An individual made an access request to Worley Parsons Canada for his personal file, in addition to other records regarding his insurance claim, and information documenting a litigation hold. The organization provided the applicant with his personal file and other information about his insurance claims. However, it refused to provide references contained in his personal file, draft calculations and information regarding documenting a litigation hold, on the basis that such information was outside the scope of PIPA. In his submissions for the inquiry, the applicant demanded records unrelated to those that were the subject of the requests for review and inquiry. He also made complaints against the organization, many of which were outside the scope of PIPA to address. The Adjudicator determined that the applicant had no interest in the subject matter of the inquiry and confirmed that the organization had responded appropriately to the applicant under PIPA.
In a joint resolution, Information and Privacy Ombudspersons and Commissioners from across Canada urged their governments to modernize access to information and privacy laws. “Most Canadian access and privacy laws have not been fundamentally changed since their passage, some more than 35 years ago,” the resolution says. “They have sadly fallen behind the laws of many other countries in the level of privacy protection provided to citizens.” Canada’s access to information and privacy guardians noted that along with its many benefits, the rapid advancement of technologies has had an impact on fundamental democratic principles and human rights, including access to information and privacy.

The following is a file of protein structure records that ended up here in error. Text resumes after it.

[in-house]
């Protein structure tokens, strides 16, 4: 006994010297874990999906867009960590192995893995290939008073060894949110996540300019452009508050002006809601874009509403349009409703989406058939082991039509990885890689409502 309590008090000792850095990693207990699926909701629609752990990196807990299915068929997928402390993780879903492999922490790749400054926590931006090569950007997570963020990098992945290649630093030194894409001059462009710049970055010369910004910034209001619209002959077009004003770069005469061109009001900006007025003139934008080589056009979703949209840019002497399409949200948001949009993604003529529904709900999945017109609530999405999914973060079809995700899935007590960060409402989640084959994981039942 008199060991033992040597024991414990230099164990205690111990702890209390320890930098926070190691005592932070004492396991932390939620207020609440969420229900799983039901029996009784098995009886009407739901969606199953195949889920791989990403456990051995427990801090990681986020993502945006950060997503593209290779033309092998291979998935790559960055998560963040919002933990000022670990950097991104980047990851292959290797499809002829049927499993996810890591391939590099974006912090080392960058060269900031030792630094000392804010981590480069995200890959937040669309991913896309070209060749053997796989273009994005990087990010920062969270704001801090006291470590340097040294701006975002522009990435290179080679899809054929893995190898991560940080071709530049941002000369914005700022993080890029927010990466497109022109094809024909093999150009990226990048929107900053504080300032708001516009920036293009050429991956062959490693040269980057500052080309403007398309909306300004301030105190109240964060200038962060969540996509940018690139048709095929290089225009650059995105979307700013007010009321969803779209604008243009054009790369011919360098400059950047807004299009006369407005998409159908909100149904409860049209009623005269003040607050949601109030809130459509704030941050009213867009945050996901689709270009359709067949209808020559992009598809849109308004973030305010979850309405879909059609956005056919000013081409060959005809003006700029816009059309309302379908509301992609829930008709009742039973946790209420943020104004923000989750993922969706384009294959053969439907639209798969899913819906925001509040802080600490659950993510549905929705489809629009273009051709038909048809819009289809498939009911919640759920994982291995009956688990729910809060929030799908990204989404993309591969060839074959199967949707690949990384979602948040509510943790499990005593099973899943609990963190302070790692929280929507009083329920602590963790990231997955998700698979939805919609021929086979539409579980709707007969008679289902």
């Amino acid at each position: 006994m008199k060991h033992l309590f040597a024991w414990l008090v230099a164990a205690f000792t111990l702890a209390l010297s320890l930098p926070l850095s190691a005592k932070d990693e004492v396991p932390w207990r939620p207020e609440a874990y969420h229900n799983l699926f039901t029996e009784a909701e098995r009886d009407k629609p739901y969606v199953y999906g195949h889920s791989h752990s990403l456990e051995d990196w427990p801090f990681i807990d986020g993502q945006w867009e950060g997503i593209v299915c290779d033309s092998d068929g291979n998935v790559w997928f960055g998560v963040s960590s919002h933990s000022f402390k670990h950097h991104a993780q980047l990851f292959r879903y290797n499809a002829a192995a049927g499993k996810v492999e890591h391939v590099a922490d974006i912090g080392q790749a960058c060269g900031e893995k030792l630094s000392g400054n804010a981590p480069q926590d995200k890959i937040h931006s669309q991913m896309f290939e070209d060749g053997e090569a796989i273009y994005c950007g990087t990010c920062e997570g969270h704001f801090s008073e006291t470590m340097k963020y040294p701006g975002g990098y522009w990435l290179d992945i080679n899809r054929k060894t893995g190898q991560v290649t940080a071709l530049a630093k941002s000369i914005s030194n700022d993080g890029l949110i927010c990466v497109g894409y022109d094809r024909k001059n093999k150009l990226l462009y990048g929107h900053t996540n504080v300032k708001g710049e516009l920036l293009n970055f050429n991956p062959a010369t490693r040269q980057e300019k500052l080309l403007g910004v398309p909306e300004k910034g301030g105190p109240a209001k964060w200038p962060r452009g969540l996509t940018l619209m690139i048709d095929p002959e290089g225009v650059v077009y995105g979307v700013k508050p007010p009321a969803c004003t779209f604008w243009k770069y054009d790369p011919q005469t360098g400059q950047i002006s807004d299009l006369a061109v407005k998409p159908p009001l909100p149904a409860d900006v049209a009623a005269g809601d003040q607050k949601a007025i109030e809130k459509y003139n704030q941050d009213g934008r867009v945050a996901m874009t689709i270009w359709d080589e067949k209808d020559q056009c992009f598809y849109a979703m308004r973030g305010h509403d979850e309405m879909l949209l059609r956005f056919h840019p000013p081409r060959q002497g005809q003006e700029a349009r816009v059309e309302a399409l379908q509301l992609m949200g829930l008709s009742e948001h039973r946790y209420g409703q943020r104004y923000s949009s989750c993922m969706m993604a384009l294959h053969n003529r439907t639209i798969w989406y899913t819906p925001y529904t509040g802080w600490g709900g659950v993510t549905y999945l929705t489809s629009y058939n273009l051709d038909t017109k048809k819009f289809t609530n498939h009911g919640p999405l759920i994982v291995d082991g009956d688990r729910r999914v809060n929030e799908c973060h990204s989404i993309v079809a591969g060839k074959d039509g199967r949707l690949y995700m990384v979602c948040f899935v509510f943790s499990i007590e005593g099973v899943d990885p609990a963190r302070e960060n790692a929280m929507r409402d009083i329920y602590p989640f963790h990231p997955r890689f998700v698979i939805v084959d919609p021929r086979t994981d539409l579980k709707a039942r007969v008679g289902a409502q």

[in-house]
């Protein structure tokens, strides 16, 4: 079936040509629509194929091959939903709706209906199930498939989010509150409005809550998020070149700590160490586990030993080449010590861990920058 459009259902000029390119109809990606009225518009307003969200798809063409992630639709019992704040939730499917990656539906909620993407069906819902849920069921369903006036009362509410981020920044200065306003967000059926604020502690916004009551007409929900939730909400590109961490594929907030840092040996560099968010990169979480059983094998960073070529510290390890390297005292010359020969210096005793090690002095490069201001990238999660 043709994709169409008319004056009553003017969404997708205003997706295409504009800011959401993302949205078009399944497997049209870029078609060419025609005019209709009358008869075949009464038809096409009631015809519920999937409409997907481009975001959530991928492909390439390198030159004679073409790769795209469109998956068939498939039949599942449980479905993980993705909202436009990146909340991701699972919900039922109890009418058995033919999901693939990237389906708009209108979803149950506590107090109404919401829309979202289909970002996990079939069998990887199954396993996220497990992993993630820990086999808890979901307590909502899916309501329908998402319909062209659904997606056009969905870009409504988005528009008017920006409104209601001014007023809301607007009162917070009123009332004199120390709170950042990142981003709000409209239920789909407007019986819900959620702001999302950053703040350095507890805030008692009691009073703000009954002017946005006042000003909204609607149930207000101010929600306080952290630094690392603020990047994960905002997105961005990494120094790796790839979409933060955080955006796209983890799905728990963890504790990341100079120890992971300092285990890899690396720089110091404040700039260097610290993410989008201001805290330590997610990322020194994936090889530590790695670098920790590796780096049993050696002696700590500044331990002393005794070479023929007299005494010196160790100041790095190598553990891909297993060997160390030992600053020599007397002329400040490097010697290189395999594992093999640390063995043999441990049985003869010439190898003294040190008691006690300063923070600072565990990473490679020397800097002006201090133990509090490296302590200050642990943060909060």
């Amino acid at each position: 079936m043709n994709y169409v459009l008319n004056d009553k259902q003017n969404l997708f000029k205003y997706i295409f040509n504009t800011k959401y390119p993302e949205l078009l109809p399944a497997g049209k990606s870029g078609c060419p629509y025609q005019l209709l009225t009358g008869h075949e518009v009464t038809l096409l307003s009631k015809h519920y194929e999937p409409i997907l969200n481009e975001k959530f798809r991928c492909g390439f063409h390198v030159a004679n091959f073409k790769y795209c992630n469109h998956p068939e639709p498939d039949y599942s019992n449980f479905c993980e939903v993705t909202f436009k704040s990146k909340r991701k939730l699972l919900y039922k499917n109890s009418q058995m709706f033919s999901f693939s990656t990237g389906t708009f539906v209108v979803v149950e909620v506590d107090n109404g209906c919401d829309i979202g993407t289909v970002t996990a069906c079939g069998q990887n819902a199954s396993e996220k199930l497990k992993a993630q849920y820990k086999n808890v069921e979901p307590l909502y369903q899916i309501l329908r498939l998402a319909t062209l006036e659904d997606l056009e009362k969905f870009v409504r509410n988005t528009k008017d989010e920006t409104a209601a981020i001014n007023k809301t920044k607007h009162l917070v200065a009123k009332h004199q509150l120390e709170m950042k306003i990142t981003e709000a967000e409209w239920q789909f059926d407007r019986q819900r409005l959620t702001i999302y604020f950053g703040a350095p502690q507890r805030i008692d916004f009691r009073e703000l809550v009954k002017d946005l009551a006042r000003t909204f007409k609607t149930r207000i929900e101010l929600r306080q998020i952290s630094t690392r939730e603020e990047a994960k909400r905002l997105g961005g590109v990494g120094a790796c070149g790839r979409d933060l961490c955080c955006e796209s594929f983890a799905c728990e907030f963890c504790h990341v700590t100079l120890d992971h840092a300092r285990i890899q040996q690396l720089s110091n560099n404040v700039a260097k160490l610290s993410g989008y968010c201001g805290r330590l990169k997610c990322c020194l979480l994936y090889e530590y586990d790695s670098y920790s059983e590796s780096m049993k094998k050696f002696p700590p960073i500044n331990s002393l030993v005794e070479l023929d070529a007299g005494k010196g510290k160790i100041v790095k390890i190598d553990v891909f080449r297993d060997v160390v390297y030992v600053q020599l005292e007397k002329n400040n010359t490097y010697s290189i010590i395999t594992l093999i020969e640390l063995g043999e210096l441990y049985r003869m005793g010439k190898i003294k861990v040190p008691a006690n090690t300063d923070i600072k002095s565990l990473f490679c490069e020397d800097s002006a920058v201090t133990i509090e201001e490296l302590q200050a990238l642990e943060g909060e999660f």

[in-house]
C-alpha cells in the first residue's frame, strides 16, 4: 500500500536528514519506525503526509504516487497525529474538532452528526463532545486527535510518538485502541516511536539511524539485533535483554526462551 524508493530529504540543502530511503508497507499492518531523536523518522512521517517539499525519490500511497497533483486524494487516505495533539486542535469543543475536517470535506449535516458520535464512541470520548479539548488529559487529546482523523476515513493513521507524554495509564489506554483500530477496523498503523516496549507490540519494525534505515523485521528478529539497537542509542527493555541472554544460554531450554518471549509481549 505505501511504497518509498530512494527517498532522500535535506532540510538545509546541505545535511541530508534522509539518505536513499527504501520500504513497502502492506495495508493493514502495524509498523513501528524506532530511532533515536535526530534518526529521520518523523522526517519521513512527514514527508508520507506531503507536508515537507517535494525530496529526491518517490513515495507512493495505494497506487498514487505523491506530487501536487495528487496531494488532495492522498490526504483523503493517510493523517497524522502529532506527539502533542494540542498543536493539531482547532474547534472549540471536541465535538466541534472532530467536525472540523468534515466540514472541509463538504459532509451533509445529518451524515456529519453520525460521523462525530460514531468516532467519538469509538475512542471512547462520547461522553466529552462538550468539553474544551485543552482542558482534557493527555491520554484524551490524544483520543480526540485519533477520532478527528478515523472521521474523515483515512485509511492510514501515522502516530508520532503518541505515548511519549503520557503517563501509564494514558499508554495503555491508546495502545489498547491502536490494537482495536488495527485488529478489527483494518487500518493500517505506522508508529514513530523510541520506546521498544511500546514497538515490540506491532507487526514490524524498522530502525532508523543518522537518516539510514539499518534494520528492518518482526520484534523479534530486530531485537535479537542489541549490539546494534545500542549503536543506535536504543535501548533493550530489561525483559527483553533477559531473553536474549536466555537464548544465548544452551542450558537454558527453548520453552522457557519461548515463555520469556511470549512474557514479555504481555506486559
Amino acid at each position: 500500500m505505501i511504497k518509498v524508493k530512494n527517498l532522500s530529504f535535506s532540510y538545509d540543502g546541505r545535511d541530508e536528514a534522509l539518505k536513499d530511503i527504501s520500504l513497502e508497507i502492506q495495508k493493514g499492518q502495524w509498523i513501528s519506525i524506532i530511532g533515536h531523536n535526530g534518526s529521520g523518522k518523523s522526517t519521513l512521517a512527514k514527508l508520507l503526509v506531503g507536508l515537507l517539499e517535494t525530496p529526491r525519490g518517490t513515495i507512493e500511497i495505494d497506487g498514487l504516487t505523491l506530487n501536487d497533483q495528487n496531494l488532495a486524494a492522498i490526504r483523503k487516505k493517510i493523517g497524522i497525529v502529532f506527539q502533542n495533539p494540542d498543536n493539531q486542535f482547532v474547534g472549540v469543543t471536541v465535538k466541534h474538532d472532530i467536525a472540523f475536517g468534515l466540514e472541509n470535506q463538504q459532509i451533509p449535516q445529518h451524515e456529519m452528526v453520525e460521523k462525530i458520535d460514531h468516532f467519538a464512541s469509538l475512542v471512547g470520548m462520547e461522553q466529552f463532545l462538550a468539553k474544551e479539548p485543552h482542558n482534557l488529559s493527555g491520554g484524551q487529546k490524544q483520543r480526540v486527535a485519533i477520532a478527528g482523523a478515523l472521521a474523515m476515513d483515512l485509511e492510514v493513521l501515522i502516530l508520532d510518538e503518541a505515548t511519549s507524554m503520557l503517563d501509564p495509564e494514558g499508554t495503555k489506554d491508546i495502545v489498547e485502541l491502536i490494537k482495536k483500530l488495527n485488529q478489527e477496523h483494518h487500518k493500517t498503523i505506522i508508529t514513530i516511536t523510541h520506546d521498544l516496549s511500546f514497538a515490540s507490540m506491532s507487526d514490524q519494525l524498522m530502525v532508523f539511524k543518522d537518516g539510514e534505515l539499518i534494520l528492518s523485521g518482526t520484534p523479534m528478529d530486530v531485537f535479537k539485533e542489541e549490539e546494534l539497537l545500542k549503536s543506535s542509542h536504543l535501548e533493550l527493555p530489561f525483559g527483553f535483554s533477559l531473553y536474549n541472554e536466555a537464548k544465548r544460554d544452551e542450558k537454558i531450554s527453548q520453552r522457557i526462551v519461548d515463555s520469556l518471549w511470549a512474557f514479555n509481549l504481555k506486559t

In a joint resolution, Information and Privacy Ombudspersons and Commissioners from across Canada urged their governments to modernize access to information and privacy laws.
An individual requested her entire human resources file, board meeting information regarding her employment, and copies of certain contracts, project, jobs, work and designs awarded to a particular trustee and any of his companies. The request was made to Grande Prairie Public School District #2357. The applicant requested a review of the school district's search for responsive records, as well as exceptions to access applied by the school district to withhold information. The Adjudicator determined that the school district conducted an adequate search for responsive records.
After receiving information from an access request, an individual submitted a complaint that Calgary Police Service (CPS) collected, used or disclosed his personal information in contravention of the FOIP Act. He complained that several accesses of his personal information – in particular by a police officer (referred to as AB), now married to the complainant’s former spouse, as well as by other CPS staff who had relationships with AB or with the complainant’s former spouse – contravened the FOIP Act. CPS acknowledged that AB had used the complainant’s personal information by accessing it from a CPS database and that this use was unauthorized. However, the Adjudicator found that there was insufficient evidence to determine that AB disclosed the personal information that was used (accessed) without authority.